Interview by Weekend Editor Graham Chalmers
Yikes! My pen has just run out of ink halfway through interviewing Andy Parsons.
It’s doubly embarassing because the Mock the Week star loves Harrogate.
In fact, he loves Harrogate so much he’s not only playing twice at this year’s Harrogate Comedy Festival, he’s also filming the shows for his new DVD.
“It’s the first time I’ve done a DVD outside London. Harrogate Theatre is a fantastic venue. I loved playing here the last time.
“The beauty of recording over two nights is, if you muck it up, you’ve always got another chance to get it right.”
I’m a big fan of both Mock the Week and Andy with his open-necked shirts, impish grin and Four Musketeers-like moustache and mini-goatee.
Despite the bald head, bulging eyes and over-excited delivery, don’t make the mistake of thinking this Dorset-born 45-year-old is some sort of comic buffoon.
His talent lies as much in writing as stand-up, sometimes on BBC Radio 2 with his comedy partner Henry Naylor.
You might have seen him on BBC TV’s Live at the Apollo but not many people know that he was one of the team behind the classic satirical puppet show Spitting Image.
“By the time I was writing for Spitting Image, Thatcher had just been kicked out.
“It would be great fun to do it now; we haven’t had a proper coalition government for a very long time.
“You’d have a field day doing the two Davids, Clegg and Cameron. You’d have trouble with Miliband, though. He already looks like a puppet.”
How he ended up doing Spitting Image and then going on to be a fantastically successful stand-up comic and star of TV and radio, is a long story.
It involves travelling back through the annals of time to the days of ‘alternative comedy’ and big shoulder pads and Guns n Roses when Andy had left Cambridge University and joined a law firm.
For two weeks, he even had to relocate to Greenock in Scotland, not a place that even Scots like visiting.
Luckily, fate intervened.
“I was working on one of the biggest shipbuilding cases in British legal history. I’d been working on it for six, solid months and has just got sent to Greenock when they settled out of court.
“I got offered redundancy and took it with open arms. I’d already done some bits for the BBC so I took the money and never looked back.”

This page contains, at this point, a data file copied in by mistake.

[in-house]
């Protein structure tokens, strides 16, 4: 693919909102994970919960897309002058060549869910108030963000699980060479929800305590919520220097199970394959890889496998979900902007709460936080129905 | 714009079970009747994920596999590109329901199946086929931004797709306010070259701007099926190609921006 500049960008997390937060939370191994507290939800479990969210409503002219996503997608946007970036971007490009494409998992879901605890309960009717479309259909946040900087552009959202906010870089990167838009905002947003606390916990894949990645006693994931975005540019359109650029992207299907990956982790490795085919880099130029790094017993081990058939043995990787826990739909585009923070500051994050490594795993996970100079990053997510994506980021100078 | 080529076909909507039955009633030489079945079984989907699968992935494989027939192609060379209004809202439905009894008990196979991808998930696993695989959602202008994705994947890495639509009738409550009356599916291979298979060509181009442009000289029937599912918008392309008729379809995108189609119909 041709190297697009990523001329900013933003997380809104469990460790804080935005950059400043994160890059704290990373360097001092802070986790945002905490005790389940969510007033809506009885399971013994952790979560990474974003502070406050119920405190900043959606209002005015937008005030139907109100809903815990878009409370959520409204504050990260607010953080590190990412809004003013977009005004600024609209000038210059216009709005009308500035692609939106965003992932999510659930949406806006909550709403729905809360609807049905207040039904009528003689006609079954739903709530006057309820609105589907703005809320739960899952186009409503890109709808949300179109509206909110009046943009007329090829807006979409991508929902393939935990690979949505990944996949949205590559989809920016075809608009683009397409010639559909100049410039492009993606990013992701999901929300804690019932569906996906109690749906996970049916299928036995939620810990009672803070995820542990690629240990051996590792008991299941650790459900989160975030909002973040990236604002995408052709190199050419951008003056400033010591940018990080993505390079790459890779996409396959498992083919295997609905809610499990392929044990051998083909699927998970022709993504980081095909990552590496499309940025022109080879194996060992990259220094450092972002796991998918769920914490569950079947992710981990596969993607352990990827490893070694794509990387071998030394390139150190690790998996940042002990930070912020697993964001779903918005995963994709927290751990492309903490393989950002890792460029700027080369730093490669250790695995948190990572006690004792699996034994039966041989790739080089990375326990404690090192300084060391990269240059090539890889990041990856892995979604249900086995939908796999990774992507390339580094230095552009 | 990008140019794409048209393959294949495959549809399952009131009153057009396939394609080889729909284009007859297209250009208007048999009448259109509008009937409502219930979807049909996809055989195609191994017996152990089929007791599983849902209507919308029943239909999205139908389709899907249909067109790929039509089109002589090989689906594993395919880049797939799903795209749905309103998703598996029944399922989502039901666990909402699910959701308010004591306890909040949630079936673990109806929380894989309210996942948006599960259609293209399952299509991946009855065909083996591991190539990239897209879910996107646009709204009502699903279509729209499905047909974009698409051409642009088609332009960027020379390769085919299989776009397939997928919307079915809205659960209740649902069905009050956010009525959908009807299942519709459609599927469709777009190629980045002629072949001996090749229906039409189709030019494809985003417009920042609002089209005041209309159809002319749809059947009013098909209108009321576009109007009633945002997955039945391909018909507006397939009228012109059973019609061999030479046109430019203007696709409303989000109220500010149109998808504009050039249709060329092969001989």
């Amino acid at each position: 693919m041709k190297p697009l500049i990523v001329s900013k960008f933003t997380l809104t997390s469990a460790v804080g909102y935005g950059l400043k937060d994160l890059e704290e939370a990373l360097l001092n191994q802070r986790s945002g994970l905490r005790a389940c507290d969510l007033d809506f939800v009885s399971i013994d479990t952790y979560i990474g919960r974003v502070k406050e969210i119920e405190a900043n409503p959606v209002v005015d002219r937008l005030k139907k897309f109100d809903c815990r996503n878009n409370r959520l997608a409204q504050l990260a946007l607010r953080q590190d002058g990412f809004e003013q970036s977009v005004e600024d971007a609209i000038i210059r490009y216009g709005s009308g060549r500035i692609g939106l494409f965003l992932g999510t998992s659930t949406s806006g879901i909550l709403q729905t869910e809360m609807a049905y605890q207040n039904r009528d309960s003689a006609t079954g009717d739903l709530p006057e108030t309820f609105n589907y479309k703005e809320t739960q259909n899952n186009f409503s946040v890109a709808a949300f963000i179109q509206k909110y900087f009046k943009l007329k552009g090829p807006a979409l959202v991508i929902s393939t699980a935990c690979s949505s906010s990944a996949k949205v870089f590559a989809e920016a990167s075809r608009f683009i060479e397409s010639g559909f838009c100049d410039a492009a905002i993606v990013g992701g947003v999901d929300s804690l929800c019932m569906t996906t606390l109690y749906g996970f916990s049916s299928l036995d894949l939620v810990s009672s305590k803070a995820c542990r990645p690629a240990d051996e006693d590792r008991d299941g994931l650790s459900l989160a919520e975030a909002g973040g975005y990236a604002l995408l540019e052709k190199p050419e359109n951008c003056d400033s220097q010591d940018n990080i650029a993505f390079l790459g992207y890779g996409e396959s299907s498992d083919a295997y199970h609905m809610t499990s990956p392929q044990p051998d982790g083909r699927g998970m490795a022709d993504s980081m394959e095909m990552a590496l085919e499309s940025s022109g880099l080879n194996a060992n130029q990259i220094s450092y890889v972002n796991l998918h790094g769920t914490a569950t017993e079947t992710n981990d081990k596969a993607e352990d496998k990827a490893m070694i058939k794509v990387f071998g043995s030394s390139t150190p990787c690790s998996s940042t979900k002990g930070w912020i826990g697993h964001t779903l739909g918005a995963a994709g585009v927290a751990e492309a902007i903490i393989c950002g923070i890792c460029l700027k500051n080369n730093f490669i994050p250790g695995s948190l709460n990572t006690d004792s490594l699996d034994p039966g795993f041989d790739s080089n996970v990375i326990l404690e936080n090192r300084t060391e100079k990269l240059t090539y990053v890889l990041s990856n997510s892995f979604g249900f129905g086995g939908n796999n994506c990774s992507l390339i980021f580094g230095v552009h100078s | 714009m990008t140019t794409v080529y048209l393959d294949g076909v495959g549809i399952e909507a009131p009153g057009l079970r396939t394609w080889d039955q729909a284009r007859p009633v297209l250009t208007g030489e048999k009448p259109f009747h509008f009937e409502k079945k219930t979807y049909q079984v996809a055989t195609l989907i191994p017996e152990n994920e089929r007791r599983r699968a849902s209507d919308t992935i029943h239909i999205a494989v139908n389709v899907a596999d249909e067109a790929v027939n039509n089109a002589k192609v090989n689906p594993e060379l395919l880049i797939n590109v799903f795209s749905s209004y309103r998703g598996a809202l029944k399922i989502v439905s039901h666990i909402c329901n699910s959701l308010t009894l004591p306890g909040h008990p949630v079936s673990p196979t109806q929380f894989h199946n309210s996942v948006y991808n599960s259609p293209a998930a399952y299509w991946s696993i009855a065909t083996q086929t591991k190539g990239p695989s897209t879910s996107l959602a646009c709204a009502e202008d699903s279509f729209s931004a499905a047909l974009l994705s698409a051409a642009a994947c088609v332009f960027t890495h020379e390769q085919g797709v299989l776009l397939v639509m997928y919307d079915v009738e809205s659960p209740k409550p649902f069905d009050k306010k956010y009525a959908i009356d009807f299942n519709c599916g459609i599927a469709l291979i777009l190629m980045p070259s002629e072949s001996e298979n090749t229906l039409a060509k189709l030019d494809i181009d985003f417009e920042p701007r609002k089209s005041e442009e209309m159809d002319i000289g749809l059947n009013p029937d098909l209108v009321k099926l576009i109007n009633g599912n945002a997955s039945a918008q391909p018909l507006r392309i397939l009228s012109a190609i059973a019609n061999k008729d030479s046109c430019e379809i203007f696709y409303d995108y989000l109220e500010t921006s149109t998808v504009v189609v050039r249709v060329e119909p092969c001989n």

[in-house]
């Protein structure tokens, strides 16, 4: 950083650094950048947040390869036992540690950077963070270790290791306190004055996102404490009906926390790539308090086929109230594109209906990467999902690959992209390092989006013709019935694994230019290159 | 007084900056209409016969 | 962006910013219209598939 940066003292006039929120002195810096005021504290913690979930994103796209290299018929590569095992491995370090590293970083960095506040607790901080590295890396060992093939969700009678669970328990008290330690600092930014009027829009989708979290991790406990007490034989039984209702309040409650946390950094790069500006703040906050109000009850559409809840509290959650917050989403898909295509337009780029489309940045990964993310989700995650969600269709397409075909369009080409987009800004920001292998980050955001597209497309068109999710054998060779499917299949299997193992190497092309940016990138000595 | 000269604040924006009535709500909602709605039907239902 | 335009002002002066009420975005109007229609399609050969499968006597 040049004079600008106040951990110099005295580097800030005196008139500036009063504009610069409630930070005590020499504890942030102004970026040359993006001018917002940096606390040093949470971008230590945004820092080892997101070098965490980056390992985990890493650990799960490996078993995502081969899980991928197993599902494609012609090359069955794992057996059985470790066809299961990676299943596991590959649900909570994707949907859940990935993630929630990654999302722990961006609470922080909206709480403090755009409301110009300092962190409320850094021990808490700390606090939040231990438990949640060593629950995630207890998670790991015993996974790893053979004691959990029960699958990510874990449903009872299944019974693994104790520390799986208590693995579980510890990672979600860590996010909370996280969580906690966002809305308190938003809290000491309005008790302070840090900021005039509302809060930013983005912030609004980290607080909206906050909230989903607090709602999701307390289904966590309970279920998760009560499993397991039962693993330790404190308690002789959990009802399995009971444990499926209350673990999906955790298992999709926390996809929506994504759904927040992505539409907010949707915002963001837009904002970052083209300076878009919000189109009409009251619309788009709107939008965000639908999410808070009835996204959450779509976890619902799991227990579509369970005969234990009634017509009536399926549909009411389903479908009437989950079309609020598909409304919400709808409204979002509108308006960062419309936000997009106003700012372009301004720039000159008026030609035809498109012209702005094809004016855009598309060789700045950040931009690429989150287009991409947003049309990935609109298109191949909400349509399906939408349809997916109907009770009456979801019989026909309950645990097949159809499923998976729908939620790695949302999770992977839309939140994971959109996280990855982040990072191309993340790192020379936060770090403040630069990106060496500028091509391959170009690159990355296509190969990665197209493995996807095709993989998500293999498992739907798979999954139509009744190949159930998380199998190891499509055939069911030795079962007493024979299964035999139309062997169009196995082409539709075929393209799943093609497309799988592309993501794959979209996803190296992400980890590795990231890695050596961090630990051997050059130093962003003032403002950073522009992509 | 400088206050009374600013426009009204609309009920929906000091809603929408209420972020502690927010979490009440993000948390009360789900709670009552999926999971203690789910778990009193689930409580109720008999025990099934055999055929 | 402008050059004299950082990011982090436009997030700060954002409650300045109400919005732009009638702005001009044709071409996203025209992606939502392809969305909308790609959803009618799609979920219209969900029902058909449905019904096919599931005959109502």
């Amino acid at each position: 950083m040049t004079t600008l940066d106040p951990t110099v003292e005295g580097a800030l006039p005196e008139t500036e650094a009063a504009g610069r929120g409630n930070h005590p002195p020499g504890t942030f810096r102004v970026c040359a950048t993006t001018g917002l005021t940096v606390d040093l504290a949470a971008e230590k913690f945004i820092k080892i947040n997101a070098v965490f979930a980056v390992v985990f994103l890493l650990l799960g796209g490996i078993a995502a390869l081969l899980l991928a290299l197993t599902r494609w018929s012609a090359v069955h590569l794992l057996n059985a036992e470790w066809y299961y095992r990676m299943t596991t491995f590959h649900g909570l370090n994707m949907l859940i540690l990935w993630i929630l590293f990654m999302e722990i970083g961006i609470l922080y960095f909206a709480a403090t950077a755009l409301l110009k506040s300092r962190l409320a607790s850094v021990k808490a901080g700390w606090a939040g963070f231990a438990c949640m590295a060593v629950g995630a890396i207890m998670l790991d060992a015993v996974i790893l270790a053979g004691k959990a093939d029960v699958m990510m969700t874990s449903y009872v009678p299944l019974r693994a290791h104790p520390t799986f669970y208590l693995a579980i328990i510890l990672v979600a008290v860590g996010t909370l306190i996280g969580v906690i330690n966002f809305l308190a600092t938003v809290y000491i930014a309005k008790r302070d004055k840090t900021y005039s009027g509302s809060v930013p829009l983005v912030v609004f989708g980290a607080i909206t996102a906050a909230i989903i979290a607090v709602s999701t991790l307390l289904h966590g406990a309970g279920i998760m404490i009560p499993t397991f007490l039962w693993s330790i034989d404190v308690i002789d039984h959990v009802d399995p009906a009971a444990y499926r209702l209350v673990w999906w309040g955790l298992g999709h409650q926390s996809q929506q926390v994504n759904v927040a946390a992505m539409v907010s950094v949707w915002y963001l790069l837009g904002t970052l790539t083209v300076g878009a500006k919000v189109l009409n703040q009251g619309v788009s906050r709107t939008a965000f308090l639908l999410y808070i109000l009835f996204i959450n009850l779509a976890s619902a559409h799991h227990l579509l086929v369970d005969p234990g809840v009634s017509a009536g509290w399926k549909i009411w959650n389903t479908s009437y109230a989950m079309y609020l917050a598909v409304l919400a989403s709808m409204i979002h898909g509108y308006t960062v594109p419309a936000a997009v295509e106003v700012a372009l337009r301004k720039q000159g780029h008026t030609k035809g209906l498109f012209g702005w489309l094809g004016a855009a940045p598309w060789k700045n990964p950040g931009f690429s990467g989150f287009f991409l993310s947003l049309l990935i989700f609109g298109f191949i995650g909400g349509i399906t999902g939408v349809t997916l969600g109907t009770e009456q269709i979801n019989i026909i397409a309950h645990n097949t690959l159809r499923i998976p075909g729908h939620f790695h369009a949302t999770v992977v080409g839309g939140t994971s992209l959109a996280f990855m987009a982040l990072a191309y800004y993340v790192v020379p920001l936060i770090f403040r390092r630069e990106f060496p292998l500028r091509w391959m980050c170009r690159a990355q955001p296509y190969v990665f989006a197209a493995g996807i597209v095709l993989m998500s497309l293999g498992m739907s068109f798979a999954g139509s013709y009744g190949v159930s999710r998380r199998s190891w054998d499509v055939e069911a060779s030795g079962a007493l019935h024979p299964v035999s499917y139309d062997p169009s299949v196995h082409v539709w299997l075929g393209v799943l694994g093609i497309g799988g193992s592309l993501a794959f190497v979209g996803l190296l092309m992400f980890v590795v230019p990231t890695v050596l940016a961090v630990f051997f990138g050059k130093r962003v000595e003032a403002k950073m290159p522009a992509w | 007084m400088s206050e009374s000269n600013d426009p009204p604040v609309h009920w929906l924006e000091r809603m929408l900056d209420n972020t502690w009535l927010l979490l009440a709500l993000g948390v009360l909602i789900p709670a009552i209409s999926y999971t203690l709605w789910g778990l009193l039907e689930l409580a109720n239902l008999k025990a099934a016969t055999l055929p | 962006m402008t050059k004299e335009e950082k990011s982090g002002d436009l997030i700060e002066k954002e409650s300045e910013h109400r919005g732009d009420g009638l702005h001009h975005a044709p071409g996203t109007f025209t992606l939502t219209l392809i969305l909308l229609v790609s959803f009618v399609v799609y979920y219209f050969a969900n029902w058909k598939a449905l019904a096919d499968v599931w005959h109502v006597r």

Being a big fan of Andy’s, I seem to have gotten a bit over-excited during the interview.
At one point I ask him if he’s ever considered changing his name to Andy Parsonage?
It must seem about as funny to him as the worst wanna-be he shared a stage with in those early days.
“When I first started there were no glitzy clubs or arena tours, comedy took place upstairs in a pub.
“With most things you do, there’s a boss to worry about or a producer. There’s always another layer. In stand-up, you’re in charge but you’re on your own.
“It’s like stepping off a cliff. Providing you’ve done it a few times before, it’s fine.”
Refusing to learn my lesson, I suggest a title for the new DVD, the first since Gruntled which was filmed on his 2011 UK tour.
“Have you thought of calling it Disgruntled?” I suggest, not realising there’s only one comedian in this conversation.
Andy replies “It’s going to be called Slacktivist.”
Which, indeed, it is.
As if to throw me a bone he adds he had thought of calling it ‘The Andy Parsons Project’, a pun strictly for fans of 70s prog rock.
His south-west accent might have softened over the years to point where he says people only notice it when he says the words ‘house’ or ‘trousers’ (“it’s the ‘ou’ sound, people tell me”) but Andy is one sharp and intelligent cookie.
Perhaps that’s why he likes Harrogate’s highly literate audiences and they like him?
“I’m really looking forward to the Harrogate shows. I hope people have a wonderful time in front of the cameras and we produce a marvellous DVD together.”
Andy Parsons presents I’ve Got A Shed at Harrogate Theatre as part of Harrogate Comedy Festival on Monday, October 14 and Tuesday, October 15.
For tickets, call 01423 502116 or book online at www.harrogatetheatre.co.uk